Of the $140 million, Gamal, is hoping to raise $27 million through a nationwide campaign which will focus on small donations from Muslims and other supporters. The remaining bill will be financed, to build the 15-story center, which will eventually have about 4,330 paying members. Most of that core group, Mr. Gamal expects, would be non-Muslim neighborhood residents and commuters. Muslims from around the region would make up a larger but less frequently visiting group — what he calls the “dinner and a date” crowd — many of them choosing the cheapest $375 family membership for cultural programs.
Mr. Gamal and Feisal Abdul Rauf, the imam who is his planning partner in the project, have promised that they will invite the federal government to review all the donations.
Nine years after 9/11, Muslim Americans, feel scared not as much for their safety as to learn that the suspicion, ignorance and even hatred of Muslim is so widespread. The fierce opposition to the Muslim cultural center near ground zero, the knifing of Muslim cab driver in NYC, and other anti-Muslim sentiments has many American Muslims alarmed and questioning: “Will we ever be really completely accepted in American society?”
“They liken their situation to that of other scapegoats in American history: Irish Roman Catholics before the nativist riots in the 1800s, the Japanese before they were put in internment camps during World War II.” Amongst this growing tide of fear, various interfaith groups are calling for greater outreach. The Islamic Society of North America has planned a summit to convene a summit of Christians, Muslims, and Jewish leaders in Washington on Tuesday.
This year September 11 coincides with the celebration of Eid, the finale to Rmadan-and one of the major holidays of Muslims, has been dampened by the political climate. Some Muslim leaders have gone as far as to ask mosques to use the day to participate in commemorations events and community service so as not to appear as celebrating on the anniversary of 9/11.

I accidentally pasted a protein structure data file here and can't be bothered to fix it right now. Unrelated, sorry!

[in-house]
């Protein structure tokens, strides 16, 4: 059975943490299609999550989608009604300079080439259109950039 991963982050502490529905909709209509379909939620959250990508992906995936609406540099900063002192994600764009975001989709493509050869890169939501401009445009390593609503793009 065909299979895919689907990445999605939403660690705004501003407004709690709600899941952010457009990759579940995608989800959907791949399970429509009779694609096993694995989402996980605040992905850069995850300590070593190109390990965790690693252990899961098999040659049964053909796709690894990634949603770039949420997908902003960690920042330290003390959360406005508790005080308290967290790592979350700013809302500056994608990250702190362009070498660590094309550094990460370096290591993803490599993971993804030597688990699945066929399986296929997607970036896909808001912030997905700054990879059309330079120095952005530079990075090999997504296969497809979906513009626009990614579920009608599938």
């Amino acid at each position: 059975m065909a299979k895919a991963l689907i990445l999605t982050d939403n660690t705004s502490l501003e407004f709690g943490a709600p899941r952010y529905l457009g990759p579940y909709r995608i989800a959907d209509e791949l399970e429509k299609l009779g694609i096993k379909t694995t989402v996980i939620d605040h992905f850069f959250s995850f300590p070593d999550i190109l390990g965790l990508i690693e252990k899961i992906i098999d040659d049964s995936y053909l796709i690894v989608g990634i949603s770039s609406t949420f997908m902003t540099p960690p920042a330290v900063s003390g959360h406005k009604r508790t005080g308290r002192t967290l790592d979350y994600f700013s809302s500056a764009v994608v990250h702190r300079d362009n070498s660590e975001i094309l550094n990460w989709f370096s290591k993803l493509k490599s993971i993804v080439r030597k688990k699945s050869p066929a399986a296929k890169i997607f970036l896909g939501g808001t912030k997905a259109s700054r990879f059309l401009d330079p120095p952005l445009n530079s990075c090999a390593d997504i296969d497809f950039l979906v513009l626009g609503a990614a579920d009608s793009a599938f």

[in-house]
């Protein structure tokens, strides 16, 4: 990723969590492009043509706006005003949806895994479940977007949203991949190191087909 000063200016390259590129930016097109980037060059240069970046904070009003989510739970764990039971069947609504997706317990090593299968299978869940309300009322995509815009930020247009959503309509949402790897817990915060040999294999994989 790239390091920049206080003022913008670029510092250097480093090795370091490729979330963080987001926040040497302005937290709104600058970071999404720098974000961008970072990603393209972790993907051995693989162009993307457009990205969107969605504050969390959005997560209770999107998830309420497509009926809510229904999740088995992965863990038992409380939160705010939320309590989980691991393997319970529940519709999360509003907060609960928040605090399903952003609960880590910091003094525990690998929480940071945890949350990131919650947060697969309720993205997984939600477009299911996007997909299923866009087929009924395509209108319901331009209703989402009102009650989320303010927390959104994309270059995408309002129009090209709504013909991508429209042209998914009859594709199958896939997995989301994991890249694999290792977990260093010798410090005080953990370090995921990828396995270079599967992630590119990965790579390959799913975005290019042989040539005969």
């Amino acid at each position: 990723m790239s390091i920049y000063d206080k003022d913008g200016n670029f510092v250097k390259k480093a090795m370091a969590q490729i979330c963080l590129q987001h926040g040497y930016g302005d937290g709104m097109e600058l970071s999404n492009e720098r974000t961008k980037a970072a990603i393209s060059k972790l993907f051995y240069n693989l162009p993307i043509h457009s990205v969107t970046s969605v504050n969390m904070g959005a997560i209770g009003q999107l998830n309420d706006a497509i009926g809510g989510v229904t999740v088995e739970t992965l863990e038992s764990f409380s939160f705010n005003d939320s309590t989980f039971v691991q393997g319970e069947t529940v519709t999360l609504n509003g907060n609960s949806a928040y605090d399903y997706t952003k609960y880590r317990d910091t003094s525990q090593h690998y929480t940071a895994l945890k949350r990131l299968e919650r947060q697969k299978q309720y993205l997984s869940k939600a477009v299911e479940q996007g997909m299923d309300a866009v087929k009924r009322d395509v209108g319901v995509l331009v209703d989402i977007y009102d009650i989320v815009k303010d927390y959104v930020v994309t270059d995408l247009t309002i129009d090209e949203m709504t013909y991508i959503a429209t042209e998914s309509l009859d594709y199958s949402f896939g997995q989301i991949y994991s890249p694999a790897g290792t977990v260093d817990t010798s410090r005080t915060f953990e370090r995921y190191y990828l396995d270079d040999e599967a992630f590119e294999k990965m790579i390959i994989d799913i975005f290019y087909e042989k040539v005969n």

Bill Keller, the internet evangelist, addressed a crowd of about 60 on Sunday at his temporary quarters of his Christian center near ground zero. Keller, stated “If we’re going to do something in New York City, we’re going to do something that’s not just bold and visible, but something that has a lasting presence.” Keller’s “9/11 Christian Center at Ground Zero” is his response to the mosque planned for an empty building nearby. Keller plans to hold weekly meetings at the temporary center, Marriott Downtown, until he moves into a permanent center on Jan 1, 2011. The location of his new permanent Christian Center will be disclosed on Oct 1, 2010, the funding of which he hopes to gain from donations.
By MARGOT ADLER
A proposed Islamic cultural center and mosque two blocks from the site of the destroyed World Trade Center has become a flash point of controversy. The Islamic center is supported by most politicians in Manhattan and by religious leaders of many faiths. It is opposed by some Sept. 11 families, by conservative politicians, bloggers and Tea Party activists. In the last weeks, meetings have been raucous, tensions growing and emotions raw.